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Cadbury still not interested in Kraft bid

The Cadbury chocolate factory is pictured in Birmingham, central England. AFP PHOTO/PAUL ELLIS (Photo credit should read PAUL ELLIS/AFP/Getty Images)

TEXT OF STORY

Bill Radke: Kraft Foods submitted a new takeover offer this morning for the British goody maker Cadbury. This is not to the liking of a very influential Kraft shareholder. Billionaire Warren Buffett's company, Berkshire Hathaway, says it's voting against the deal. Also voting against the deal: Cadbury's executives. They basically told Kraft, "Yes, we know you have a lot of cash now, you just sold your Tombstone frozen pizza business to Nestle for billions of dollars, but we still don't like your offer." Marketplace's Christopher Werth picks up the story from London.


Christopher Werth: Kraft is expected to use the proceeds from this sale to increase its offer for the British chocolate maker, Cadbury, which currently stands at $17 billion.

Jon Cox is with Kepler Capital Markets. He says this is an indication of just how serious Kraft is.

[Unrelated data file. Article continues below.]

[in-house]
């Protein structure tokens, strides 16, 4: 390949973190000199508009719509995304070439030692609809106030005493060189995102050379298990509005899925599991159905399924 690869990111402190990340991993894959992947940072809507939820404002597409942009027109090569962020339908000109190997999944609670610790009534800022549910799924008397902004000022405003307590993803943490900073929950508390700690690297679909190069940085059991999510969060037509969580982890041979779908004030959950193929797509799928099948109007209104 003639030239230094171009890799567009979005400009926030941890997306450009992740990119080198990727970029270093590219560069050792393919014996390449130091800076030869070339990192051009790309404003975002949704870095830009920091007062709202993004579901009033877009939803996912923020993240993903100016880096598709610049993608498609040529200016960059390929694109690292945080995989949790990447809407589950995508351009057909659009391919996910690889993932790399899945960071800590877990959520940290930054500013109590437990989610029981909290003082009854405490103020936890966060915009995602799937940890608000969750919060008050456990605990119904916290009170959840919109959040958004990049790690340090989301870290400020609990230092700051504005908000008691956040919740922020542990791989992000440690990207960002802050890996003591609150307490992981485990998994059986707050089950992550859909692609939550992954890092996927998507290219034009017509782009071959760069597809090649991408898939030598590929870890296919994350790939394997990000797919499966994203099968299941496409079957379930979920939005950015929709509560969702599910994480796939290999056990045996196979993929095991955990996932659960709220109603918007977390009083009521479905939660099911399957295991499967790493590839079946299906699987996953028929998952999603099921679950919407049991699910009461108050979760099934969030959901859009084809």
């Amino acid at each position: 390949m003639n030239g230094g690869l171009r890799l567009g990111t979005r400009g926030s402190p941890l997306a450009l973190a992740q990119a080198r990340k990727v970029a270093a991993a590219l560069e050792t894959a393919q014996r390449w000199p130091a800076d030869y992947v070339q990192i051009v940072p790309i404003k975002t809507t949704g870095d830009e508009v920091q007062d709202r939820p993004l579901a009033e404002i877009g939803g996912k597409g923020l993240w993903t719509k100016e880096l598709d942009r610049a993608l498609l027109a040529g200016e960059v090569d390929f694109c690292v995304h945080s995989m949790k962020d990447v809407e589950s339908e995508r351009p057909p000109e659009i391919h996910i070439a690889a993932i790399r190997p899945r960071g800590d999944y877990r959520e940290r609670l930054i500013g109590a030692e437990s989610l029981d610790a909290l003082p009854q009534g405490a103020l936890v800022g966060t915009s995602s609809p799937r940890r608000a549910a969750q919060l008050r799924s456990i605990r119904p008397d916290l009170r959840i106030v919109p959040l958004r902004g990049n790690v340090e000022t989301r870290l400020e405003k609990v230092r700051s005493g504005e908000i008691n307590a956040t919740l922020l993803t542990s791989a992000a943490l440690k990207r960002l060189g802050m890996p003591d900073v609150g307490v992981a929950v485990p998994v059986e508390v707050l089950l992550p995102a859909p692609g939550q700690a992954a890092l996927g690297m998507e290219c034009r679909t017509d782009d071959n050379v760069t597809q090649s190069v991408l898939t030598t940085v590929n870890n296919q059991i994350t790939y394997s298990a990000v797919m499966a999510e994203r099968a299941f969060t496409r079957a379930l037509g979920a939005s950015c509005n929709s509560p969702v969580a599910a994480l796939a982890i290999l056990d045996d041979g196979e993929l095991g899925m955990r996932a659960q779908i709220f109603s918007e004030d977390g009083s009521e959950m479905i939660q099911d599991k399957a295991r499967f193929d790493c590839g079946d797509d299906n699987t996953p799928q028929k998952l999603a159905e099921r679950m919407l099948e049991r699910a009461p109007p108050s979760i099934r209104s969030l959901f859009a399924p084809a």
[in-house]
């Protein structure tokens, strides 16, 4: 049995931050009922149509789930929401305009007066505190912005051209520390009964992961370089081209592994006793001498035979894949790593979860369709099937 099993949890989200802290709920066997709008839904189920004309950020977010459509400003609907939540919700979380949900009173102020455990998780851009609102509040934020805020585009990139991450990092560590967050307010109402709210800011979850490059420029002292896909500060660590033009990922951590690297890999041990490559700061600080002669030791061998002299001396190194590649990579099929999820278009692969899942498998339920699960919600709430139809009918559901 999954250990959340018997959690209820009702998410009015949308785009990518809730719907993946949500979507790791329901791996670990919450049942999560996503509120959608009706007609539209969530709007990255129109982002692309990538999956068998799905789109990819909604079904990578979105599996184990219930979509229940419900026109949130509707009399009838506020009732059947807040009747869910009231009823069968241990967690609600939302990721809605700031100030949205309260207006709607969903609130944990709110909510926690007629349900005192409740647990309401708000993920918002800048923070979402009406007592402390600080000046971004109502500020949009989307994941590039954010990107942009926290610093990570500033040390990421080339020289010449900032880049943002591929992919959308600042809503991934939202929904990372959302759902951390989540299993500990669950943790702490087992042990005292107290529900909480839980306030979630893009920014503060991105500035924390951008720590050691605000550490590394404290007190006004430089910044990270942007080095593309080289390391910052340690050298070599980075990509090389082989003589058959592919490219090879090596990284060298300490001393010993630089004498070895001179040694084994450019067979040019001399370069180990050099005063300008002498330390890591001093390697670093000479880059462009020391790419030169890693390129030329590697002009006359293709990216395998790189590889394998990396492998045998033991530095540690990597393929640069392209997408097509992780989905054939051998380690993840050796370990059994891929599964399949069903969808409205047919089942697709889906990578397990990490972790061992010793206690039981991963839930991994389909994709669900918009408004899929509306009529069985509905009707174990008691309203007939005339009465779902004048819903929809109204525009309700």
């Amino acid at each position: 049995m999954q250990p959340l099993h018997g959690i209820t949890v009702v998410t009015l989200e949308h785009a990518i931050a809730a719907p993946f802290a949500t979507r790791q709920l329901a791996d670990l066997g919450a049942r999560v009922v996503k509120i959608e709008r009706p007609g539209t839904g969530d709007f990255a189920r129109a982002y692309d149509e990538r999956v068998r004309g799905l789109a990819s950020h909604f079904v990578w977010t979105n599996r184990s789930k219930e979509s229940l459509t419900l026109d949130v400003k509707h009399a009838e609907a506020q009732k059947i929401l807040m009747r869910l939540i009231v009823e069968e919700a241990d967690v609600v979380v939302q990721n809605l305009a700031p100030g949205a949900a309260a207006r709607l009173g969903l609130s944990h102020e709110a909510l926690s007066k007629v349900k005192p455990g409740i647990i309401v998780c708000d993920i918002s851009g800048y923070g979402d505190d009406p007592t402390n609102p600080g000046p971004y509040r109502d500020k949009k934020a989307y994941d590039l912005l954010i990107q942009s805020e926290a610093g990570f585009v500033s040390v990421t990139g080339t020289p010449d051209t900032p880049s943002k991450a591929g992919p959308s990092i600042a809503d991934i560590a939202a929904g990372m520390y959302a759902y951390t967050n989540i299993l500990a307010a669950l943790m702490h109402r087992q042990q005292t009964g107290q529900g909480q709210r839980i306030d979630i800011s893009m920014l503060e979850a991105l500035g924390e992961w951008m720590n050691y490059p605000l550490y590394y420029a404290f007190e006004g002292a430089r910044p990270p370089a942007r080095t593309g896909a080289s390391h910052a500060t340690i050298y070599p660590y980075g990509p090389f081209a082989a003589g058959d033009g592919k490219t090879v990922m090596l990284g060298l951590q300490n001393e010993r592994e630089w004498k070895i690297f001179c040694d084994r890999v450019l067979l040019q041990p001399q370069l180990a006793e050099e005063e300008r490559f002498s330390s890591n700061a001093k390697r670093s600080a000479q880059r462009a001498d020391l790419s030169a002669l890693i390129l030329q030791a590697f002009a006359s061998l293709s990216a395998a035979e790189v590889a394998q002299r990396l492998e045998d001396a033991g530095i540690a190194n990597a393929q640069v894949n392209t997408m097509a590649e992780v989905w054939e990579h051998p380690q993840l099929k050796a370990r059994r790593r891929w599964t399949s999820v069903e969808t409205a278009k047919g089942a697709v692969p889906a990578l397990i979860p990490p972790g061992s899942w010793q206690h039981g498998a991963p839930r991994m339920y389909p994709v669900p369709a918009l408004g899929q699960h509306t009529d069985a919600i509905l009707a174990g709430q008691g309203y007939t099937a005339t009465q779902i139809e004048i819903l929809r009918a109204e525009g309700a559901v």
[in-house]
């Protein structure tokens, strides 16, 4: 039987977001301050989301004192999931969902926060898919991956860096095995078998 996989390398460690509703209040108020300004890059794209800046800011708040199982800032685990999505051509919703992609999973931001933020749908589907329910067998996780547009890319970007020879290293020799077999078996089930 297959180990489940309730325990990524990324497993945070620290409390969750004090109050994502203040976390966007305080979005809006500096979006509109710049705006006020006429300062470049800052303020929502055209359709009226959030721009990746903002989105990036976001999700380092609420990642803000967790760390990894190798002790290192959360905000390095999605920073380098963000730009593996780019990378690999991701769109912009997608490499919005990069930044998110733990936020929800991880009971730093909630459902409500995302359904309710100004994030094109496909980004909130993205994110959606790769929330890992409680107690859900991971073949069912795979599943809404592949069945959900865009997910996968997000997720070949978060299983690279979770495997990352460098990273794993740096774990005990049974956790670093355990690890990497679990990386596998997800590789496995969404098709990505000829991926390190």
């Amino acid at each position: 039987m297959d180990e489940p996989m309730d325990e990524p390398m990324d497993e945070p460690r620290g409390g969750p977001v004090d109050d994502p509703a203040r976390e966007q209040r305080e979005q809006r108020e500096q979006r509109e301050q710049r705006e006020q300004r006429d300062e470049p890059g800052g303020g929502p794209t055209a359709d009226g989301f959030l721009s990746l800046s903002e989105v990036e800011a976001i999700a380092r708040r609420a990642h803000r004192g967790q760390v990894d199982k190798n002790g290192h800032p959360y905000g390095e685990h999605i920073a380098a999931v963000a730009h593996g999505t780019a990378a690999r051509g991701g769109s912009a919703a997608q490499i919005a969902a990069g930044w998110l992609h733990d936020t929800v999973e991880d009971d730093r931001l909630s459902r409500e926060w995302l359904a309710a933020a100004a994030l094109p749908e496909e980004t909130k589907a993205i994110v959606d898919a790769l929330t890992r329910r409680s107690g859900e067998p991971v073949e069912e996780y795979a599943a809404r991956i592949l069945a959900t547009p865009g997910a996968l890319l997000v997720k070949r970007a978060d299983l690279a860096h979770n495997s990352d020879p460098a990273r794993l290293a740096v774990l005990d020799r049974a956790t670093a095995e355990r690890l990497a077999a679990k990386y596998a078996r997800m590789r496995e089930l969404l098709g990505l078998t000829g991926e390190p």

Jon Cox: I think the tide is really changing in Kraft's favor. Now in the next couple of weeks, they can still increase their offer to get a deal done.

For Nestle, buying Kraft's U.S. pizza business could be a good move. The U.S. market is worth $37 billion a year. Nestle will get DiGiorno and Tombstone brands. Given the recession, analysts expect frozen pizza sales to stay hot, as more and more people opt for a quiet night in rather than going out or calling the delivery guy.

In London, I'm Christopher Werth for Marketplace.

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Eating pizza is not healthy but more and more people like to eat it,because it's convenient and dilicious.I think if pizza becomes healthier,more costumers will buy it.So not only brand and favor,but also better and healthier
ingredient are important

Dave, that's a good example.

Another one is Anheuser-Busch's aqcuisition of Rolling Rock, which I would argue was basically an attempt to buy into a market where they were unable to otherwise penetrate, effectively.

It would be interesting to look at Unilever's acquisition of Ben & Jerry's in this respect. I know there were special provisions to preserve the culture specified by the B&J board when Unilever took over...but not sure how much cache the brand still has.

Can any one out there name a merger where a giant congolmerate took over a smaller, niche business AND where the product that smaller business produced actually got better after the merger (or at least did not get worse?) I cannot. I am on Cadbury's side this time.

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